Frustration tugged at his stomach. He was getting too old for this line of work. Butch remembered the days when he could take on any bounty, any job, without hesitation or fear. Now, with each passing year, it seemed like the world was getting worse, and he wasn’t sure if he could keep up.

Butch shook his head, trying to banish the negative thoughts. A man couldn’t afford to doubt himself, not in his line of work. He needed to stay sharp. He couldn’t let the world beat him down. Not yet.

As the men settled in and began shouting for the bartender, another man appeared from the back of the room. He was tall and slim, with a thick beard and piercing blue eyes. Butch recognized him as the owner of the saloon, and he knew this couldn’t end well.

The owner approached the group of men and cleared his throat. “Gentlemen, I hate to be the one to tug on your ear like this, but maybe you’d best be off down the road. This place ain’t exactly known for its hospitality.”

The leader of the men fired back, his scar rippling as he shouted. “We’ll be the judge of that, friend. We’ve been on the trail for weeks and we’re damn well entitled to a drink in whatever bar we please.”

A small group of men joined the owner, the tension rising. The two sides were drawing a line in the sand, and it wouldn’t take much to spark a fight.

“Come on,” the bartender said. “You know this is Sonny’s place… We aren’t allowing none of Charlie’s boys here.”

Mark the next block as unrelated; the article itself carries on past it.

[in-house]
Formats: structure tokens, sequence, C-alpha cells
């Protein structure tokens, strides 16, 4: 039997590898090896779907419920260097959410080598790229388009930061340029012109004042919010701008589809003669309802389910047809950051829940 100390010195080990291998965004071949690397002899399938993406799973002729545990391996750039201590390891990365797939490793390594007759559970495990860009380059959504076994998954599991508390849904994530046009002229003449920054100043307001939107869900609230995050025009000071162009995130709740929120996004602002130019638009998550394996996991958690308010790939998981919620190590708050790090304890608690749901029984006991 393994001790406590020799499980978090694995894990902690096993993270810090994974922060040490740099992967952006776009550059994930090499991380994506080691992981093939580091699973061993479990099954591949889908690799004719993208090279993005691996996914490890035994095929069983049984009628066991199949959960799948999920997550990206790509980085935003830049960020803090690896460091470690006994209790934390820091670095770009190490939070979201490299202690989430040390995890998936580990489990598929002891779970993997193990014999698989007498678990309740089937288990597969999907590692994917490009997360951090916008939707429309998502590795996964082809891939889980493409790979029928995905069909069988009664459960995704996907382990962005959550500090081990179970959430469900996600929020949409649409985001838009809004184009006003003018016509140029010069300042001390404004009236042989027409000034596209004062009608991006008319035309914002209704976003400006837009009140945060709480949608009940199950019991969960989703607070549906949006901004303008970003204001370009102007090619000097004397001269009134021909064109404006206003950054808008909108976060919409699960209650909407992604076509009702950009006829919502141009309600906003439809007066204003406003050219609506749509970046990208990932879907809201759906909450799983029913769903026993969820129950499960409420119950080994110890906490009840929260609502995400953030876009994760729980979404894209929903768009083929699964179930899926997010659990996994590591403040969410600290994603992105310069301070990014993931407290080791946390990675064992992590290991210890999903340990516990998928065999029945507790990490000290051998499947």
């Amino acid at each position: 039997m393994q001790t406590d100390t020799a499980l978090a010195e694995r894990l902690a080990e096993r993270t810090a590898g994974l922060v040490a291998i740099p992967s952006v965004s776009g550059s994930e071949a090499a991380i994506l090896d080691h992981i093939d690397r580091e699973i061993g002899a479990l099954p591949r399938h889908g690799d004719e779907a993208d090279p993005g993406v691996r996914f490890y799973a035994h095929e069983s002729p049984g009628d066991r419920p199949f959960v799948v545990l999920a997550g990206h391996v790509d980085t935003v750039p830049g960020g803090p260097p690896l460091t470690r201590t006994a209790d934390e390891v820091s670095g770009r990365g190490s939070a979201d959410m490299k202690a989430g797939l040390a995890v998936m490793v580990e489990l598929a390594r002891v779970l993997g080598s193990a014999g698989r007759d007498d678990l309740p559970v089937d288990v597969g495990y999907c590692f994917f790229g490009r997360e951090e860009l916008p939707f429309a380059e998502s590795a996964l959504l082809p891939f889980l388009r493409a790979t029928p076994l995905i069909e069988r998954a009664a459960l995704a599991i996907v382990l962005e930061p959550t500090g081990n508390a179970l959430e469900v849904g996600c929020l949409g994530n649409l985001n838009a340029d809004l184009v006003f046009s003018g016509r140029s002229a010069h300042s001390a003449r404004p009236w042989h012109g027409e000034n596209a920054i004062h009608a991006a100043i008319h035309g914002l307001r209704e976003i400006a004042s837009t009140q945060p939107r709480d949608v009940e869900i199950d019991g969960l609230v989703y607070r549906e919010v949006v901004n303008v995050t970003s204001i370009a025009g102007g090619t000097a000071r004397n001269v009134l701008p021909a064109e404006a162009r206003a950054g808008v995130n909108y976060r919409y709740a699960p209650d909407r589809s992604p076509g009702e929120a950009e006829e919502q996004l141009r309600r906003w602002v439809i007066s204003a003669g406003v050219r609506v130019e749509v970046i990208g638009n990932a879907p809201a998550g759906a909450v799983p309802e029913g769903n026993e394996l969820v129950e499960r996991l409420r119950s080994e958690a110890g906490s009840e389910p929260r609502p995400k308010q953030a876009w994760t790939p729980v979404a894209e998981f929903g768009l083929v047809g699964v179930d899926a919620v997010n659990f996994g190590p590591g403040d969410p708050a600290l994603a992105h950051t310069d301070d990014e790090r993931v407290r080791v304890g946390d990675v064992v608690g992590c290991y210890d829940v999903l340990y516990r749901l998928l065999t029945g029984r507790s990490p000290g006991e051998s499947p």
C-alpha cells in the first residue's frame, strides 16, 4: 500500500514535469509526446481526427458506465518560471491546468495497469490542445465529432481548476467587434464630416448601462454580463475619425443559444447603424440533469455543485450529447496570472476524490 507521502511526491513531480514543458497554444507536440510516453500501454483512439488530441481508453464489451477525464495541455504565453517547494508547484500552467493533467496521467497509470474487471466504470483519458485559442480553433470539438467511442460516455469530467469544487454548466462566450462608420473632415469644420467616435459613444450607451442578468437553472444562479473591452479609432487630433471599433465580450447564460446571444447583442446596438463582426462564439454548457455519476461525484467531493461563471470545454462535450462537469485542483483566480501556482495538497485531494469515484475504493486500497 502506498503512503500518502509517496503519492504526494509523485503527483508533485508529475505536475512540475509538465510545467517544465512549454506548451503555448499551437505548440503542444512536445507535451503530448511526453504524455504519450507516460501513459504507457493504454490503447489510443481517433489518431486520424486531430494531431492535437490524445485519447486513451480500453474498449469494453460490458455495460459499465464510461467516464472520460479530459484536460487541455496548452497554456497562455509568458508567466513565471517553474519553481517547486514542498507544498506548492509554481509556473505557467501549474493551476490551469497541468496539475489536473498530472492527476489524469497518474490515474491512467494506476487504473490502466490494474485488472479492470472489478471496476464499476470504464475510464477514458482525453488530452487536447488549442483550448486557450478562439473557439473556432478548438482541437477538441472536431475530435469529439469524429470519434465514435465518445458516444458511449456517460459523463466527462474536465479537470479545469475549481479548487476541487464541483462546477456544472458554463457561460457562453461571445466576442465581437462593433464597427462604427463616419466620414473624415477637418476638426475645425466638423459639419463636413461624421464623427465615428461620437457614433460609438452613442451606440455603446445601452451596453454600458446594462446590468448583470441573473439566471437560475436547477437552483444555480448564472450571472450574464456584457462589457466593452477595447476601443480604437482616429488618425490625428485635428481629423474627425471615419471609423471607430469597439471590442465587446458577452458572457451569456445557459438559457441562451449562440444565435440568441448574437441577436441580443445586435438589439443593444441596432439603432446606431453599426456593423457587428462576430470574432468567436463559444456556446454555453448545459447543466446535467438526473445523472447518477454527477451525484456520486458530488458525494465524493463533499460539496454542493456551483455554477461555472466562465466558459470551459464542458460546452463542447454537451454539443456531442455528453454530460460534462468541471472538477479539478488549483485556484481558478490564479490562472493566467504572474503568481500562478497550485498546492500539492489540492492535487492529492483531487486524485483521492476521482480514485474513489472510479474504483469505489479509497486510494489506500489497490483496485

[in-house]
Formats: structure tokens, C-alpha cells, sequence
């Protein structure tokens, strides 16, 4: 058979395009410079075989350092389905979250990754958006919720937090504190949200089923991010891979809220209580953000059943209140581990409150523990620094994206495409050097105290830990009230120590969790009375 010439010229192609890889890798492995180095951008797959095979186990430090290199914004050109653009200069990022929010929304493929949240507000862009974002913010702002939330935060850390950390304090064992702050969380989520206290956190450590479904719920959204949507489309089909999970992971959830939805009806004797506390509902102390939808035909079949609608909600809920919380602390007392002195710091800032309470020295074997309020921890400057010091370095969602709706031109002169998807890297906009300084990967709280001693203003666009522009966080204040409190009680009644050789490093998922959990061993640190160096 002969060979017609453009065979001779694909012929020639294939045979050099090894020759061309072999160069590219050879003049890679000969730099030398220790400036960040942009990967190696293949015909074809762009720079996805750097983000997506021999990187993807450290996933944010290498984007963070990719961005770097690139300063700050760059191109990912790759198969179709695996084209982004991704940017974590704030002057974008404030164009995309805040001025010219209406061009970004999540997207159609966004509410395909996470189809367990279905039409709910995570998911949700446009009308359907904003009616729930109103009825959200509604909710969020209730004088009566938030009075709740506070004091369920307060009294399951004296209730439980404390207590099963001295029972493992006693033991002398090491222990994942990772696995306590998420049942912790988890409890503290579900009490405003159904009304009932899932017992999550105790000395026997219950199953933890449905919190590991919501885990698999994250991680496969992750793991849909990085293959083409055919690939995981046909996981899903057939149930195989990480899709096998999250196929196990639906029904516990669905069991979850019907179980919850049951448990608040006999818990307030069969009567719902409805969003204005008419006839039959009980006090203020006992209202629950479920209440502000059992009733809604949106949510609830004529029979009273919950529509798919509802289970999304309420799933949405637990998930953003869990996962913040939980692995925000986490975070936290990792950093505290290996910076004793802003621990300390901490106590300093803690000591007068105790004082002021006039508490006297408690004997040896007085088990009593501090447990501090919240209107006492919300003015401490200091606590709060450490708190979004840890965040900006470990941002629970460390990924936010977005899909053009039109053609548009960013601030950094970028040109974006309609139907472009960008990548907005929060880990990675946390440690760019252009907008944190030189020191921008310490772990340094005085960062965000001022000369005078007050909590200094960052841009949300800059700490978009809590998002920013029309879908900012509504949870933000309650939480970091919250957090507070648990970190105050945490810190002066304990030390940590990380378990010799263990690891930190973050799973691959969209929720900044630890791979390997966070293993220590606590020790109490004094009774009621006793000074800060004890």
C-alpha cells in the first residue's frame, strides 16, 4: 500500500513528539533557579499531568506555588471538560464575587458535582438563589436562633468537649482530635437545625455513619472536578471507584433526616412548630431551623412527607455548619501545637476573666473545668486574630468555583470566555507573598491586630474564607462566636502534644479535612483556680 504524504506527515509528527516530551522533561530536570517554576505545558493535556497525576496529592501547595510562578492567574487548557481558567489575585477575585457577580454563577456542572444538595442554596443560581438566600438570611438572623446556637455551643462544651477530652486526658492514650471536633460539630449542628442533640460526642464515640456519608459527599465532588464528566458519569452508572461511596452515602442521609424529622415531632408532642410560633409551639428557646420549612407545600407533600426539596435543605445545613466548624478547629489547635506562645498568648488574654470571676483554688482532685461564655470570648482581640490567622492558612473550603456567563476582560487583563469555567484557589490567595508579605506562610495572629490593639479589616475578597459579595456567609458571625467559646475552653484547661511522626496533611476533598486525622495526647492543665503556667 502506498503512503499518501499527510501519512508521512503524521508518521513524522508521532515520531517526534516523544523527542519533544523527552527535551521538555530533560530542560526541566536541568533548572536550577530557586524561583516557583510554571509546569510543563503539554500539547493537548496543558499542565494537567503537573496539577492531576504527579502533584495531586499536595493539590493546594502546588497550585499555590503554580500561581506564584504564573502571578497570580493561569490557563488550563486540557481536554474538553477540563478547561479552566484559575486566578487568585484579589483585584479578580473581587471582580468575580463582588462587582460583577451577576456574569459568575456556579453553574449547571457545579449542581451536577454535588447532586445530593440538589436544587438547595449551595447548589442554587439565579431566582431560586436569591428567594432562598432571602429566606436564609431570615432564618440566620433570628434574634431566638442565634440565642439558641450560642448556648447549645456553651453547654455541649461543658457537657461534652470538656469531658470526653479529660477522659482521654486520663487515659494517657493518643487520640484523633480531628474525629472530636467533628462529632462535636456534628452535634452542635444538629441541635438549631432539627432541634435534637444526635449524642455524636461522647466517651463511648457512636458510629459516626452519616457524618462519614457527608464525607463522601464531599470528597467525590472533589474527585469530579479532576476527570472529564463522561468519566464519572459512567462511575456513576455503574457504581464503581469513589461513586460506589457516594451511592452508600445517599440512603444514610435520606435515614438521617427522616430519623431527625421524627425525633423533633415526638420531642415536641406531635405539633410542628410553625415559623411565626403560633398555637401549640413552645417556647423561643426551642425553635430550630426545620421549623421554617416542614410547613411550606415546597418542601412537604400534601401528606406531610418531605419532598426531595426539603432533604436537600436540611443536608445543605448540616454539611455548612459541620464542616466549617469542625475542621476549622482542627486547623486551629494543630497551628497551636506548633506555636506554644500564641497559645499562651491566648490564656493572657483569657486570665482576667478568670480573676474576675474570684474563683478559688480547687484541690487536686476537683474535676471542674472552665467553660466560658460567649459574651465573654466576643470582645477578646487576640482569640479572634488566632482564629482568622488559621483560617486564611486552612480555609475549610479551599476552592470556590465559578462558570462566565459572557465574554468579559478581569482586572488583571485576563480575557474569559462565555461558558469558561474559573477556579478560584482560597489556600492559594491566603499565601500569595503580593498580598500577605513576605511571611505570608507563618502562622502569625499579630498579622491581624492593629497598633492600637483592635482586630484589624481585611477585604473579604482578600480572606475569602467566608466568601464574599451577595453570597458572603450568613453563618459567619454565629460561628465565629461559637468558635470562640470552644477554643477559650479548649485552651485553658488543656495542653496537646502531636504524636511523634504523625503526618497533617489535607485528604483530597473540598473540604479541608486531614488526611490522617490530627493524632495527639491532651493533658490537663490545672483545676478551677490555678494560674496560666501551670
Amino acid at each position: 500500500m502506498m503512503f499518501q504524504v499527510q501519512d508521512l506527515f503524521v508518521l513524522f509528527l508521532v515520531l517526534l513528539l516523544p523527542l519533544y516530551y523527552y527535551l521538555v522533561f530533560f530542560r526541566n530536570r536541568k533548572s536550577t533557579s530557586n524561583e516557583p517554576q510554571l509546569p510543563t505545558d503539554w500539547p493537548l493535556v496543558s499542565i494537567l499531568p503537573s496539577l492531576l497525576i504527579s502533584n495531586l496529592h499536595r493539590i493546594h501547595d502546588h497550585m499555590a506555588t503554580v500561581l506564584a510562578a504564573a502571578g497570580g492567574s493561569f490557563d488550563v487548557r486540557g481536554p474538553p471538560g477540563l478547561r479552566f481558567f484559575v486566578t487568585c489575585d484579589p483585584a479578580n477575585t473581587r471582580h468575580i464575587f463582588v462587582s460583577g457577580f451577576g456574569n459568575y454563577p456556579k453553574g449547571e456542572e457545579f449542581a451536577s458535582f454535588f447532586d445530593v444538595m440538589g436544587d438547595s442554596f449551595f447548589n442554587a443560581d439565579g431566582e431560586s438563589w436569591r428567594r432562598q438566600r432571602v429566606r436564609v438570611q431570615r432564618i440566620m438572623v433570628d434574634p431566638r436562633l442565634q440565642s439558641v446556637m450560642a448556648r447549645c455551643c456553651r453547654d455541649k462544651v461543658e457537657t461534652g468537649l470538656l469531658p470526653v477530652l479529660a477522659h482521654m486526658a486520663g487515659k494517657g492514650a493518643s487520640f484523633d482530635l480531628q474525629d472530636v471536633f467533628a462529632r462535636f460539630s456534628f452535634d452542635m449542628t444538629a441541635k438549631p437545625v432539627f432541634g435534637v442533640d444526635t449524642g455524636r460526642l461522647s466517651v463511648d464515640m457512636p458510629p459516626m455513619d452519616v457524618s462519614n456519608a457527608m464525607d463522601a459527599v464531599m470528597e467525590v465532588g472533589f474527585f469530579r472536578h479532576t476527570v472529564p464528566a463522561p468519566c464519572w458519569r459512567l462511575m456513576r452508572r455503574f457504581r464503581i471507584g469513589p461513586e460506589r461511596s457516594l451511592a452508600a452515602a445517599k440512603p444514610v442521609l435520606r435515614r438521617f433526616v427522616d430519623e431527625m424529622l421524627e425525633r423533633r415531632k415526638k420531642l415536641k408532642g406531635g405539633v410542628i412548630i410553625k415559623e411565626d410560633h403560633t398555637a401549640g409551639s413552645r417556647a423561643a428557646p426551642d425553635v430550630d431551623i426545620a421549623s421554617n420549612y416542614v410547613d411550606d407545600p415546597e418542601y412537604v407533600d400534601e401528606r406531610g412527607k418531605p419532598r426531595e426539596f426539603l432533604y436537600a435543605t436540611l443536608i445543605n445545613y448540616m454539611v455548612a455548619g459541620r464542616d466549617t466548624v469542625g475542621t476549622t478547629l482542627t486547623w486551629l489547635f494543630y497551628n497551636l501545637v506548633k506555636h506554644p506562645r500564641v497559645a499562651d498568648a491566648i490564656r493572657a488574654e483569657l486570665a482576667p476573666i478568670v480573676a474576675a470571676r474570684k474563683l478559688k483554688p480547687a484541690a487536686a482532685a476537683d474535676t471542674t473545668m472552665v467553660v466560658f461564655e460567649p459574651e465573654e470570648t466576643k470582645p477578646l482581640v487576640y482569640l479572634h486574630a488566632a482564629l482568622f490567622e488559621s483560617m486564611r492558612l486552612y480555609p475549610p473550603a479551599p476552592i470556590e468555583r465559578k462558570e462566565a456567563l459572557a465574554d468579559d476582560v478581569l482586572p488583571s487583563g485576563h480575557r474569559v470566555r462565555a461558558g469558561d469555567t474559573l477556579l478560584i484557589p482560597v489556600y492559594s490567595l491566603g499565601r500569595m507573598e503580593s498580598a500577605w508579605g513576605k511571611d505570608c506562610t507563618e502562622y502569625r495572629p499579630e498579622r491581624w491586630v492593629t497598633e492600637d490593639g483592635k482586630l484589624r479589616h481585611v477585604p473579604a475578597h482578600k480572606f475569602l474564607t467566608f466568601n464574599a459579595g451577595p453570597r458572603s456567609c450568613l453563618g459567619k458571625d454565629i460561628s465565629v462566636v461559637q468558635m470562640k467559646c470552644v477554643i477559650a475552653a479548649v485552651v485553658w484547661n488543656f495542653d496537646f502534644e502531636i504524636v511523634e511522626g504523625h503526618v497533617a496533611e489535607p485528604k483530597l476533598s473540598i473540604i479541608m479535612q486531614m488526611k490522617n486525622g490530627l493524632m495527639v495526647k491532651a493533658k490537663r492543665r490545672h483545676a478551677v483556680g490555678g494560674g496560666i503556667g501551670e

Butch looked away, closing his eyes and tightening his grip on his glass. He didn’t want to get involved in someone else’s fight, but he couldn’t just sit back and let things escalate. He took a deep breath and prepared himself for whatever might happen next.

Butch took a sip of his drink and turned to the bartender, hoping to make some polite conversation to pass the time. But before he could say anything, he heard the scar-faced man step forward.

“Then Sonny can come tell me that himself, way I see it.”

The bartender slipped from behind the bar and crept toward the back door, trying to make herself scarce. A tussle was coming, yet Butch couldn’t seem to get up from his seat. His heart raced as he watched in the bar mirror’s dusty reflection the men drawing closer to each other, their voices growing louder and more menacing.

He hoped with all his heart that things would end peacefully and he could have a quiet drink. But this was wishful thinking. Tension. The world was full of it. People were always on the brink of boiling over.

As the men squared off, Butch braced himself for the worst. Things could be really ugly in an instant. He tapped the bar, trying to calm his nerves, but it was no use. The adrenaline was surging through his veins, and he knew that he was about to be caught up in something he couldn’t control.